In some large urban districts where systemwide restructuring is occurring, principals' associations complain that their members' concerns are being subordinated to the demands of teachers during collective bargaining.

In the wake of a teachers' contract instituting site-based management in Los Angeles, principals in that city have discussed whether they should form a union, according to Roger Johnson, deputy director of the 1,500member Associated Administrators of Los Angeles.

"Administrators were concerned that the concept of shared decisionmaking was negotiated without their input,'' Johnson explains. "They don't feel their opinions are sufficiently solicited.''

The Los Angeles contract established "school leadership councils,'' half of whose members are teachers. The principal has one vote on the council, and no power to veto its decisions.

Principals' organizations in Chicago and Rochester, N.Y., have unsuccessfully sought to block certain components of local restructuring efforts in the courts. In Chicago, principals have lost tenure protections. A council at each school will decide every four years whether to renew a principal's contract, which will spell out performance goals. And in Rochester, teachers have taken on a function traditionally reserved for principals through a program in which experienced teachers evaluate the performance of novices.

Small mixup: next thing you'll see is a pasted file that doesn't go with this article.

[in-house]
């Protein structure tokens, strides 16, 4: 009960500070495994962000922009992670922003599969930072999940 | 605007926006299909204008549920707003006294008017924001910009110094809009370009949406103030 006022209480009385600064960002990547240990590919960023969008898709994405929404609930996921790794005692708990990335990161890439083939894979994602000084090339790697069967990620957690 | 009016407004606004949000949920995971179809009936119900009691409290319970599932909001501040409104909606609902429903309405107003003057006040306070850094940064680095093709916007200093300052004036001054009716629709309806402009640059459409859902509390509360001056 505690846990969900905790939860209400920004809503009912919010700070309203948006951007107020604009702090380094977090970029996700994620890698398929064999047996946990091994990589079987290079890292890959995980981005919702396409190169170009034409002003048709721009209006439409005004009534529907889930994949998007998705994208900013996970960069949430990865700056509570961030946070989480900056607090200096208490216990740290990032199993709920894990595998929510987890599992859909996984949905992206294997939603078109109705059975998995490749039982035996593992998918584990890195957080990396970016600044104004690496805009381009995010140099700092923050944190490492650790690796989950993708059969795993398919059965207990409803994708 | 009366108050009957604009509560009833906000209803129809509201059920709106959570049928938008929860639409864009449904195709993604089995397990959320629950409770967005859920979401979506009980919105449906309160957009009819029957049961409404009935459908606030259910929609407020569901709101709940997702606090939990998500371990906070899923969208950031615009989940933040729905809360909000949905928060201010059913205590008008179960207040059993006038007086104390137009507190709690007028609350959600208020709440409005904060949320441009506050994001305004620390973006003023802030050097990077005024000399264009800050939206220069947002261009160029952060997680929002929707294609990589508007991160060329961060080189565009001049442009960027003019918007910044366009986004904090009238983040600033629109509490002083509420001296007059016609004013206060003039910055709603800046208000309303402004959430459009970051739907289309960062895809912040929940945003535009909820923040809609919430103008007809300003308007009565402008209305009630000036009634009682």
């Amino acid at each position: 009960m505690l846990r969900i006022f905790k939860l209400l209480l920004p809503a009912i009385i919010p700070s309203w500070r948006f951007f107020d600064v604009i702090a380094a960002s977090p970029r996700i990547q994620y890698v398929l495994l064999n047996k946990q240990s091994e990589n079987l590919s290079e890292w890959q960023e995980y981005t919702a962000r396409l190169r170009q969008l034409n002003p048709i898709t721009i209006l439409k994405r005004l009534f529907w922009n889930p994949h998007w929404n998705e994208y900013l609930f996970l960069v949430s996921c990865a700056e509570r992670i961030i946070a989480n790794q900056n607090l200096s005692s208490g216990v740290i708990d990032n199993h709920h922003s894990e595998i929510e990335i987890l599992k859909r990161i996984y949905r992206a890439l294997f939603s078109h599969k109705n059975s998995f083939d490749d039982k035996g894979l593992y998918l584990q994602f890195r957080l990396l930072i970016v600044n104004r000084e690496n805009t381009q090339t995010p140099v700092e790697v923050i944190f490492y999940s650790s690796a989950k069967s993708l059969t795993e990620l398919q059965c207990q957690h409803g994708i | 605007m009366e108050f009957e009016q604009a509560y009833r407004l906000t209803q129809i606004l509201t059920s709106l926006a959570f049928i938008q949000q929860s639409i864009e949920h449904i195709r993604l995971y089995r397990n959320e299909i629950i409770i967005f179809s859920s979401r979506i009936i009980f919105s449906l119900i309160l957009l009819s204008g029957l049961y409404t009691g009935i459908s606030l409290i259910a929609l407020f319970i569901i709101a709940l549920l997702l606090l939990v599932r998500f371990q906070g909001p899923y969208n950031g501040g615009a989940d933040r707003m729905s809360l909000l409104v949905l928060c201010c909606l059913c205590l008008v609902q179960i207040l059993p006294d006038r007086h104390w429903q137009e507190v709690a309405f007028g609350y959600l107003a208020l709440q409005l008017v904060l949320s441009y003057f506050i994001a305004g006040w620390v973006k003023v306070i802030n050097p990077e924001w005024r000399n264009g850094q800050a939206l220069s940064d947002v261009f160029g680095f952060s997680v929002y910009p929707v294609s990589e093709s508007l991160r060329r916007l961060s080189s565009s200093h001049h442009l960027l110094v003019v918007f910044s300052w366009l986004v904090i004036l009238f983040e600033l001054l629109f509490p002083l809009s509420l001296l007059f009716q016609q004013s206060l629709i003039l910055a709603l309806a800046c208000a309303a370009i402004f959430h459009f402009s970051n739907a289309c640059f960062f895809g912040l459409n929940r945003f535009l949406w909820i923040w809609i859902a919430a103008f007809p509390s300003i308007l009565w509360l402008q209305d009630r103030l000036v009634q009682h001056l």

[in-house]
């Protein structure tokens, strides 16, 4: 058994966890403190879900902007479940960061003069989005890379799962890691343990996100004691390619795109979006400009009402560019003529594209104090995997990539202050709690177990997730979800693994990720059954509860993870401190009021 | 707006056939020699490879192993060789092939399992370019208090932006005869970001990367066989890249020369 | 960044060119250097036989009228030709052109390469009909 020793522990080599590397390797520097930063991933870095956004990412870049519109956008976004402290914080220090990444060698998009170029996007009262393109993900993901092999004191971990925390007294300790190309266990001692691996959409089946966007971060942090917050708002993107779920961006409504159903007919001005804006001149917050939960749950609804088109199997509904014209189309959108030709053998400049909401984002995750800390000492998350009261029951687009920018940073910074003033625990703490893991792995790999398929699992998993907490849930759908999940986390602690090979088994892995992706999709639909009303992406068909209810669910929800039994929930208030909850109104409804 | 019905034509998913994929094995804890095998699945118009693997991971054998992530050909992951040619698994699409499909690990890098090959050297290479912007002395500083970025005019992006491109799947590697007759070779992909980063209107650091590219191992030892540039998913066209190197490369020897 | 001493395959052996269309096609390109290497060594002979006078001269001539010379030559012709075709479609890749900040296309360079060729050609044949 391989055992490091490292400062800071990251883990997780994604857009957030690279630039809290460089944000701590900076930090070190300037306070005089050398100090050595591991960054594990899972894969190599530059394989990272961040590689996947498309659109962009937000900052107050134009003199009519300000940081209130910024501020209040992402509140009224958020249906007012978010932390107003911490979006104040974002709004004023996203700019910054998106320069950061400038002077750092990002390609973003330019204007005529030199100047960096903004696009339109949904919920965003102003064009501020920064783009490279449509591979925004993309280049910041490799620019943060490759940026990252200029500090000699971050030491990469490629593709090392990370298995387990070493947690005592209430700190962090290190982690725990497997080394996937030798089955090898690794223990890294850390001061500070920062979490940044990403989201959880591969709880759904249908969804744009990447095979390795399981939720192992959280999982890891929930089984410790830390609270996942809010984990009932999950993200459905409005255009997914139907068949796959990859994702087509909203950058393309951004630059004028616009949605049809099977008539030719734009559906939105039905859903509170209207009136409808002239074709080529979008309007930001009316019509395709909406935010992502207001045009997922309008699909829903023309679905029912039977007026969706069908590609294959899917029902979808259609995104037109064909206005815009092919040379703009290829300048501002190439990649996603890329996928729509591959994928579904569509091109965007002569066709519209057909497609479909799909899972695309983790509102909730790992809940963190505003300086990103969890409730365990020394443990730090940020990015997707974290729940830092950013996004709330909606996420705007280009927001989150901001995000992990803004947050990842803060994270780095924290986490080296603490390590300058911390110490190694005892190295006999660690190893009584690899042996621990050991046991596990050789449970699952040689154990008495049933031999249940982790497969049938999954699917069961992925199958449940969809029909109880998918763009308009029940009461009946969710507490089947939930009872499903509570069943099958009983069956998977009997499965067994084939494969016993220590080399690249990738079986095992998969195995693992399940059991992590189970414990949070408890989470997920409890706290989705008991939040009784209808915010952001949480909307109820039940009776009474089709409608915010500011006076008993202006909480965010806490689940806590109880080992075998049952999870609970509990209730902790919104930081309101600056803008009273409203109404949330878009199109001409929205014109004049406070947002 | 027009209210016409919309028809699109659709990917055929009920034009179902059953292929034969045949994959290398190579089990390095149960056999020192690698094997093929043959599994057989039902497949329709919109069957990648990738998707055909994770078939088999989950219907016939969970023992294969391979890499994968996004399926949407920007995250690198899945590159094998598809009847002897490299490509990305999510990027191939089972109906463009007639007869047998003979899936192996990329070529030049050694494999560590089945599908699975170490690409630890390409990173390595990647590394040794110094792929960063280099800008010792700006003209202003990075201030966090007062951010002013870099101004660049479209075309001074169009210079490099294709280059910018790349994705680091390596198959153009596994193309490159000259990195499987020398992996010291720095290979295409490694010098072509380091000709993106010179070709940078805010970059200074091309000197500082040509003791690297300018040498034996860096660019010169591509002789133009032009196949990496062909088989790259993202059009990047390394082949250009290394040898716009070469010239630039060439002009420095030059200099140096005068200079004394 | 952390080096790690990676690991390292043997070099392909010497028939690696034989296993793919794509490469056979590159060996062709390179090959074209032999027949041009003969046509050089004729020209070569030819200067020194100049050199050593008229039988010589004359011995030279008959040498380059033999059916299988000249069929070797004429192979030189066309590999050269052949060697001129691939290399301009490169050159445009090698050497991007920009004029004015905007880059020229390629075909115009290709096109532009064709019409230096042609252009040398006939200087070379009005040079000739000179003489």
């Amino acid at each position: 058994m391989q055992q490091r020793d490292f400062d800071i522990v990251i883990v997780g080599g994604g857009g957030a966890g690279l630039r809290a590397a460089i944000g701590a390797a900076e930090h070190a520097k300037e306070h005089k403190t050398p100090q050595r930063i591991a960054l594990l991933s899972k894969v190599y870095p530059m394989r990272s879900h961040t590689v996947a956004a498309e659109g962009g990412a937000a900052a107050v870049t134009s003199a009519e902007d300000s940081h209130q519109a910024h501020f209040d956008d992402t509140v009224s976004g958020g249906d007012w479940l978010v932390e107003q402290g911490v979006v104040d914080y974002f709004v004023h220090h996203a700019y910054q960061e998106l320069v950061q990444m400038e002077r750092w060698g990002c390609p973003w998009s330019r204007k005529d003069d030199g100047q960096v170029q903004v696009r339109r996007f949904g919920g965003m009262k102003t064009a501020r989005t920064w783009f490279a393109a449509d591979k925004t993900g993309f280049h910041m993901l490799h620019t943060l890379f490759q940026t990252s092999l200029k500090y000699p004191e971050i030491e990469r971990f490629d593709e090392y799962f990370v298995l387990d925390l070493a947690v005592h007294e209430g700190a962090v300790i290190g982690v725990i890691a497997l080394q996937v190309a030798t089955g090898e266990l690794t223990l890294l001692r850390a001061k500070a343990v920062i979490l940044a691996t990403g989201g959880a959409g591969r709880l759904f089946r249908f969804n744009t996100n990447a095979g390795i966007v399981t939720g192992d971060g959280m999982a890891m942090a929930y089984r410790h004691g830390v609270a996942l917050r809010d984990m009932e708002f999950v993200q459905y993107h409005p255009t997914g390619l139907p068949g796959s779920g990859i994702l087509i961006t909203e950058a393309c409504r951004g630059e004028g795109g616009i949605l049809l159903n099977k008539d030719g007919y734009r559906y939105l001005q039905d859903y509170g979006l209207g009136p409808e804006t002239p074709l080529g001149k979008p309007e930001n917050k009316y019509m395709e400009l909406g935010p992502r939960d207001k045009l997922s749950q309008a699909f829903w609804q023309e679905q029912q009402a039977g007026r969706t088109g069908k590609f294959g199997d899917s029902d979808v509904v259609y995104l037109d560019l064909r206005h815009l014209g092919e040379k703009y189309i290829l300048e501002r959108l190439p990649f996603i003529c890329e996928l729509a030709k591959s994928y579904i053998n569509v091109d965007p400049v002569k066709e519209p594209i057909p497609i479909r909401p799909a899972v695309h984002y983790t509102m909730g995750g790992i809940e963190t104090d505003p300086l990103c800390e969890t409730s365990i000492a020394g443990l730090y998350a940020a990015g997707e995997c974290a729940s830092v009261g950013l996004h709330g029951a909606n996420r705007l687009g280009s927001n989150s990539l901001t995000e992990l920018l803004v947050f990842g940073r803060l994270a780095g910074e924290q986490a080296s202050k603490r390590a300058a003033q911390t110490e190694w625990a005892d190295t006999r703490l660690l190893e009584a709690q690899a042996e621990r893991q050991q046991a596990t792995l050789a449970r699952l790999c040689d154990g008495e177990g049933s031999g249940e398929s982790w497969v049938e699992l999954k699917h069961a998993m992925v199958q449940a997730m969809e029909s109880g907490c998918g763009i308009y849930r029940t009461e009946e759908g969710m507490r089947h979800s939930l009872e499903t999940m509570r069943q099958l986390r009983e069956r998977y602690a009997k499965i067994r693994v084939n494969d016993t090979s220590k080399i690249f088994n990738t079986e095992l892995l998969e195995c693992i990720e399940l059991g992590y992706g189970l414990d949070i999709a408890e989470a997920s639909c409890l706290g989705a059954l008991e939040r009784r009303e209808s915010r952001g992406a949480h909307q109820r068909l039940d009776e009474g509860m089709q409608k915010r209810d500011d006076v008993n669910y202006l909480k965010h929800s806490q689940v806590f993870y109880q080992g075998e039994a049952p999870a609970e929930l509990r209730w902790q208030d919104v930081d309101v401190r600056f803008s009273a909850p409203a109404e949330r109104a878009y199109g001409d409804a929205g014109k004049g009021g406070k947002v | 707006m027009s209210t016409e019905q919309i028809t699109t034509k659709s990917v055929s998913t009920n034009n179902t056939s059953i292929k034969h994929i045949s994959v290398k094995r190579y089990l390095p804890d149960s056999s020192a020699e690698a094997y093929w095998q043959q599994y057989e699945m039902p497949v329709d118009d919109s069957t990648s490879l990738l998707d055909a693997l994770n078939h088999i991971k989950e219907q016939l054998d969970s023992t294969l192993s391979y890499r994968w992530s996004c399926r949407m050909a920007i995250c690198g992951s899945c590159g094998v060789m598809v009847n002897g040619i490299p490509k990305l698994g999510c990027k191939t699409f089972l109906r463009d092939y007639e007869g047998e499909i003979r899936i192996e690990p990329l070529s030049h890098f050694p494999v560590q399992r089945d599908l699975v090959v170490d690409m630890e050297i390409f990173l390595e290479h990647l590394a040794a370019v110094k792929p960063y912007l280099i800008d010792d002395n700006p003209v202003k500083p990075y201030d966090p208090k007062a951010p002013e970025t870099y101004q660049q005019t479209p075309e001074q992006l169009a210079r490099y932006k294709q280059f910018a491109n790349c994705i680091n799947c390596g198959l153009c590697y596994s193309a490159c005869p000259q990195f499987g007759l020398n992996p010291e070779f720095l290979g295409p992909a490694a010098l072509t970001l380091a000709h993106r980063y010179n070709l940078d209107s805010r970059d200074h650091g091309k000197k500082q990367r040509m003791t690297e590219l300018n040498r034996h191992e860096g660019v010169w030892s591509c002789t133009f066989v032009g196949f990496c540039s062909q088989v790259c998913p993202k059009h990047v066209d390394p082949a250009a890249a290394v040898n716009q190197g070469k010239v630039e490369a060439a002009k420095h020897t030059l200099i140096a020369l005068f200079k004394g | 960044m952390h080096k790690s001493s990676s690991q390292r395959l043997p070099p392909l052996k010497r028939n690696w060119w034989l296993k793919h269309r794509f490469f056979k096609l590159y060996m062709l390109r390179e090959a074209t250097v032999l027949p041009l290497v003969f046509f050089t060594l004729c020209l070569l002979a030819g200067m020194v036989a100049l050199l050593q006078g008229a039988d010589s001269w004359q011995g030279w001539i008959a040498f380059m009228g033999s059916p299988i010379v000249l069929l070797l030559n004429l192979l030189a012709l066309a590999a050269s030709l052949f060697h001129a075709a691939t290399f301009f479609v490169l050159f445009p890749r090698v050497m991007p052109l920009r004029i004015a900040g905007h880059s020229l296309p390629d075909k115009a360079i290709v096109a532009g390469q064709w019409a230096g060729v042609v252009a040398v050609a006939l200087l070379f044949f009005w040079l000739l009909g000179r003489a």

Richard Stear, president of the Association of Supervisors and Administrators of Rochester, says his organization feared that mentor teachers who were released from the classroom for the program would assume "quasiadministrative positions.''

"Administrators are licensed and certified to evaluate,'' Stear says. "If an administrator loses that function, he loses the job.''

And the principals' union in New York City is at odds with Joseph Fernandez, the city's new schools chancellor, over his intention to challenge their tenure in school buildings as a prelude to school-improvement efforts.

In contrast to the experiences of principals in large urban areas, principals in Prince William County, Va., have been given significantly more authority under the suburban district's new site-based management program, which will take effect in July.

Last fall, the school board approved a sweeping plan that will allocate a lump sum to each school based upon calculations of how much it costs to educate each student. Teams of faculty members, parents, and students at each school will determine, with the superintendent's approval, how best to spend the money.